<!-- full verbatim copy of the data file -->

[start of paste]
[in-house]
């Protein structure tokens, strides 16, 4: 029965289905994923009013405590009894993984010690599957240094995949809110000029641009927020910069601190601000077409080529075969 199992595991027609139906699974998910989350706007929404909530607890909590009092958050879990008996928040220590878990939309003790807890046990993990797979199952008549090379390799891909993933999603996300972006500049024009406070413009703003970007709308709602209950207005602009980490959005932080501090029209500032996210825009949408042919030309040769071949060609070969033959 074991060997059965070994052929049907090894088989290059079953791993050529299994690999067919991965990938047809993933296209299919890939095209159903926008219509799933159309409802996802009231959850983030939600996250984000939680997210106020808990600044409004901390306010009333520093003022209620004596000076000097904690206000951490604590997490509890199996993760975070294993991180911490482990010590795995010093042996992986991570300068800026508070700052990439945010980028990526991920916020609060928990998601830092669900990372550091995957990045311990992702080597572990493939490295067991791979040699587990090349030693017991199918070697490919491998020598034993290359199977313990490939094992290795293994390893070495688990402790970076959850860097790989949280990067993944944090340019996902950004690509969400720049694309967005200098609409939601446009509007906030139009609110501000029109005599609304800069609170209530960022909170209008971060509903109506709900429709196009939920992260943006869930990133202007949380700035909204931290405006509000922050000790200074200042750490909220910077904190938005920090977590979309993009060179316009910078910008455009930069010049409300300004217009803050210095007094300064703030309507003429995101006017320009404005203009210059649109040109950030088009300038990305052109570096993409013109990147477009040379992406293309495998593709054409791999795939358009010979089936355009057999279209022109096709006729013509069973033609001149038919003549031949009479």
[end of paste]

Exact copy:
[in-house]
């Protein structure tokens, strides 16, 4: 029965289905994923009013405590009894993984010690599957240094995949809110000029641009927020910069601190601000077409080529075969 199992595991027609139906699974998910989350706007929404909530607890909590009092958050879990008996928040220590878990939309003790807890046990993990797979199952008549090379390799891909993933999603996300972006500049024009406070413009703003970007709308709602209950207005602009980490959005932080501090029209500032996210825009949408042919030309040769071949060609070969033959 074991060997059965070994052929049907090894088989290059079953791993050529299994690999067919991965990938047809993933296209299919890939095209159903926008219509799933159309409802996802009231959850983030939600996250984000939680997210106020808990600044409004901390306010009333520093003022209620004596000076000097904690206000951490604590997490509890199996993760975070294993991180911490482990010590795995010093042996992986991570300068800026508070700052990439945010980028990526991920916020609060928990998601830092669900990372550091995957990045311990992702080597572990493939490295067991791979040699587990090349030693017991199918070697490919491998020598034993290359199977313990490939094992290795293994390893070495688990402790970076959850860097790989949280990067993944944090340019996902950004690509969400720049694309967005200098609409939601446009509007906030139009609110501000029109005599609304800069609170209530960022909170209008971060509903109506709900429709196009939920992260943006869930990133202007949380700035909204931290405006509000922050000790200074200042750490909220910077904190938005920090977590979309993009060179316009910078910008455009930069010049409300300004217009803050210095007094300064703030309507003429995101006017320009404005203009210059649109040109950030088009300038990305052109570096993409013109990147477009040379992406293309495998593709054409791999795939358009010979089936355009057999279209022109096709006729013509069973033609001149038919003549031949009479």